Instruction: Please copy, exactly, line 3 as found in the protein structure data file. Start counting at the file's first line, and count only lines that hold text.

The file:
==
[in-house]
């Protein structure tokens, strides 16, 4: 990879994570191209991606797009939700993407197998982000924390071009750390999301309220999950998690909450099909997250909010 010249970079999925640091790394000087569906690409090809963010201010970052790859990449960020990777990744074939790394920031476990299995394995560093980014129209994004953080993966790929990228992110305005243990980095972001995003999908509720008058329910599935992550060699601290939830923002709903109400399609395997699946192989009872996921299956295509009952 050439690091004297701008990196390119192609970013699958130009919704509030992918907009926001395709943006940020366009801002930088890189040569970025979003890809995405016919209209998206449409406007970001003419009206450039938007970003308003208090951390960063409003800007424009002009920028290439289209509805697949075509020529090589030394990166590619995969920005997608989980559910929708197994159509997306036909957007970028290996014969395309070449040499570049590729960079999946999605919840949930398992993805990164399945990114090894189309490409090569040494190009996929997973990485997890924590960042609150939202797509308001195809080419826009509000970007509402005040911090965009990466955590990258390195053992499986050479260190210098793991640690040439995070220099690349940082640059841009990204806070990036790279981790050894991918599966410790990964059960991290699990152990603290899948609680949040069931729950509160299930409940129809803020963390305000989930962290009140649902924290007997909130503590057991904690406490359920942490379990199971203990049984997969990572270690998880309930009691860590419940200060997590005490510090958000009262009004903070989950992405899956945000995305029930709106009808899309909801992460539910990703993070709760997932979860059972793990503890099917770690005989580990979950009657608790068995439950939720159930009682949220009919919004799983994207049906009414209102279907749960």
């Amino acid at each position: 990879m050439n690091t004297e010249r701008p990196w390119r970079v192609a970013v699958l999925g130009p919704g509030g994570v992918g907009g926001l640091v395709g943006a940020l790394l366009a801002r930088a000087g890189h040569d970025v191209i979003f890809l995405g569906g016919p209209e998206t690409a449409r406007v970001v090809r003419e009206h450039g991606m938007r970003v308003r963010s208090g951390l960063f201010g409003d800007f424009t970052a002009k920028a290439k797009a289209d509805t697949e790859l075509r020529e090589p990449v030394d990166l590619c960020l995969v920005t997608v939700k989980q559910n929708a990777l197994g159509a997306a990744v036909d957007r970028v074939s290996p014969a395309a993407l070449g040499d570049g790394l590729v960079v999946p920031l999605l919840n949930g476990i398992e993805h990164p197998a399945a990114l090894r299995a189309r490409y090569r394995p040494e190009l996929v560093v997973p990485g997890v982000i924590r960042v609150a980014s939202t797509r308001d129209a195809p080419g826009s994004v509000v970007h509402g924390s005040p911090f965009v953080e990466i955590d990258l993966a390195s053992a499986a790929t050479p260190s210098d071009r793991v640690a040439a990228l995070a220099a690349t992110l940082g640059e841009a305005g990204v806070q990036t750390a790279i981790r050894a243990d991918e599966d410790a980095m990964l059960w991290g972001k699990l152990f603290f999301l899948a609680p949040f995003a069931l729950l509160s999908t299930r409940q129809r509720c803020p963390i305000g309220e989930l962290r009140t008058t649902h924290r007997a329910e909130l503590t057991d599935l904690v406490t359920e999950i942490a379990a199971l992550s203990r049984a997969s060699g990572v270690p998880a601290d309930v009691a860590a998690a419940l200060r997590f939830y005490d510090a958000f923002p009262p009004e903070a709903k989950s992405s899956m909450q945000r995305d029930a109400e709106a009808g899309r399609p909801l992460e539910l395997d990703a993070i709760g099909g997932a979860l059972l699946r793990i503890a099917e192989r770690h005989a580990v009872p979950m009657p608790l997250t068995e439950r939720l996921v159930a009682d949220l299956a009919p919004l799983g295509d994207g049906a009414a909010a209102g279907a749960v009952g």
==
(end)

């Amino acid at each position: 990879m050439n690091t004297e010249r701008p990196w390119r970079v192609a970013v699958l999925g130009p919704g509030g994570v992918g907009g926001l640091v395709g943006a940020l790394l366009a801002r930088a000087g890189h040569d970025v191209i979003f890809l995405g569906g016919p209209e998206t690409a449409r406007v970001v090809r003419e009206h450039g991606m938007r970003v308003r963010s208090g951390l960063f201010g409003d800007f424009t970052a002009k920028a290439k797009a289209d509805t697949e790859l075509r020529e090589p990449v030394d990166l590619c960020l995969v920005t997608v939700k989980q559910n929708a990777l197994g159509a997306a990744v036909d957007r970028v074939s290996p014969a395309a993407l070449g040499d570049g790394l590729v960079v999946p920031l999605l919840n949930g476990i398992e993805h990164p197998a399945a990114l090894r299995a189309r490409y090569r394995p040494e190009l996929v560093v997973p990485g997890v982000i924590r960042v609150a980014s939202t797509r308001d129209a195809p080419g826009s994004v509000v970007h509402g924390s005040p911090f965009v953080e990466i955590d990258l993966a390195s053992a499986a790929t050479p260190s210098d071009r793991v640690a040439a990228l995070a220099a690349t992110l940082g640059e841009a305005g990204v806070q990036t750390a790279i981790r050894a243990d991918e599966d410790a980095m990964l059960w991290g972001k699990l152990f603290f999301l899948a609680p949040f995003a069931l729950l509160s999908t299930r409940q129809r509720c803020p963390i305000g309220e989930l962290r009140t008058t649902h924290r007997a329910e909130l503590t057991d599935l904690v406490t359920e999950i942490a379990a199971l992550s203990r049984a997969s060699g990572v270690p998880a601290d309930v009691a860590a998690a419940l200060r997590f939830y005490d510090a958000f923002p009262p009004e903070a709903k989950s992405s899956m909450q945000r995305d029930a109400e709106a009808g899309r399609p909801l992460e539910l395997d990703a993070i709760g099909g997932a979860l059972l699946r793990i503890a099917e192989r770690h005989a580990v009872p979950m009657p608790l997250t068995e439950r939720l996921v159930a009682d949220l299956a009919p919004l799983g295509d994207g049906a009414a909010a209102g279907a749960v009952g």